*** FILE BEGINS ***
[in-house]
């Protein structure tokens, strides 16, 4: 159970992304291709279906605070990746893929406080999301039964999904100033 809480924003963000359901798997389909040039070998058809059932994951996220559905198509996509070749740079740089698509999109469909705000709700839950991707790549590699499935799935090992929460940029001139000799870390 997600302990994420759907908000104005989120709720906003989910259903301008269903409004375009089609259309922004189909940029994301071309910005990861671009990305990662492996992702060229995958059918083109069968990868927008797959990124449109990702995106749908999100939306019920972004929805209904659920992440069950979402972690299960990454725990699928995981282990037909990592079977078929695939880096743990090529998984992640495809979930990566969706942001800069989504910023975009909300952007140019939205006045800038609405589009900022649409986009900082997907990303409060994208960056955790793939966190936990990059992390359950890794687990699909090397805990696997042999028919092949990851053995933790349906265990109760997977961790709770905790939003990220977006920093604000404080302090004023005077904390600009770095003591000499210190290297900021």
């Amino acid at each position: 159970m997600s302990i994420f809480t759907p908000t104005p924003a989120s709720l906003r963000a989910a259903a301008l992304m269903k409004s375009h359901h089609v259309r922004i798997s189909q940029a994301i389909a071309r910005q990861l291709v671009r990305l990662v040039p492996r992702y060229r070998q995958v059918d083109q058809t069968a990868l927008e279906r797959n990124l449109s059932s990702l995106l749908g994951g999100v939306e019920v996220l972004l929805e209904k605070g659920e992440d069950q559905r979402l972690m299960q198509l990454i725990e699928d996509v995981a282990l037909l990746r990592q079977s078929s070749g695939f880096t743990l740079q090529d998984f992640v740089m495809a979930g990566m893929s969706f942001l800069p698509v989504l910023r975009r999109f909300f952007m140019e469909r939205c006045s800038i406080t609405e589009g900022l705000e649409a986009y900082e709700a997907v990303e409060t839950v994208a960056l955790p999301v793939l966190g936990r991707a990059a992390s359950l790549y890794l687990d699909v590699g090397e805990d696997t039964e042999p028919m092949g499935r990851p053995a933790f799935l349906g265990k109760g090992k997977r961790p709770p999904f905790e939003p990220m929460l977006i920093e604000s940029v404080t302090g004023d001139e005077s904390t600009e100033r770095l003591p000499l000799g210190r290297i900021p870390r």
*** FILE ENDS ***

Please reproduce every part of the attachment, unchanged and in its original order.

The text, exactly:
[in-house]
């Protein structure tokens, strides 16, 4: 159970992304291709279906605070990746893929406080999301039964999904100033 809480924003963000359901798997389909040039070998058809059932994951996220559905198509996509070749740079740089698509999109469909705000709700839950991707790549590699499935799935090992929460940029001139000799870390 997600302990994420759907908000104005989120709720906003989910259903301008269903409004375009089609259309922004189909940029994301071309910005990861671009990305990662492996992702060229995958059918083109069968990868927008797959990124449109990702995106749908999100939306019920972004929805209904659920992440069950979402972690299960990454725990699928995981282990037909990592079977078929695939880096743990090529998984992640495809979930990566969706942001800069989504910023975009909300952007140019939205006045800038609405589009900022649409986009900082997907990303409060994208960056955790793939966190936990990059992390359950890794687990699909090397805990696997042999028919092949990851053995933790349906265990109760997977961790709770905790939003990220977006920093604000404080302090004023005077904390600009770095003591000499210190290297900021």
């Amino acid at each position: 159970m997600s302990i994420f809480t759907p908000t104005p924003a989120s709720l906003r963000a989910a259903a301008l992304m269903k409004s375009h359901h089609v259309r922004i798997s189909q940029a994301i389909a071309r910005q990861l291709v671009r990305l990662v040039p492996r992702y060229r070998q995958v059918d083109q058809t069968a990868l927008e279906r797959n990124l449109s059932s990702l995106l749908g994951g999100v939306e019920v996220l972004l929805e209904k605070g659920e992440d069950q559905r979402l972690m299960q198509l990454i725990e699928d996509v995981a282990l037909l990746r990592q079977s078929s070749g695939f880096t743990l740079q090529d998984f992640v740089m495809a979930g990566m893929s969706f942001l800069p698509v989504l910023r975009r999109f909300f952007m140019e469909r939205c006045s800038i406080t609405e589009g900022l705000e649409a986009y900082e709700a997907v990303e409060t839950v994208a960056l955790p999301v793939l966190g936990r991707a990059a992390s359950l790549y890794l687990d699909v590699g090397e805990d696997t039964e042999p028919m092949g499935r990851p053995a933790f799935l349906g265990k109760g090992k997977r961790p709770p999904f905790e939003p990220m929460l977006i920093e604000s940029v404080t302090g004023d001139e005077s904390t600009e100033r770095l003591p000499l000799g210190r290297i900021p870390r």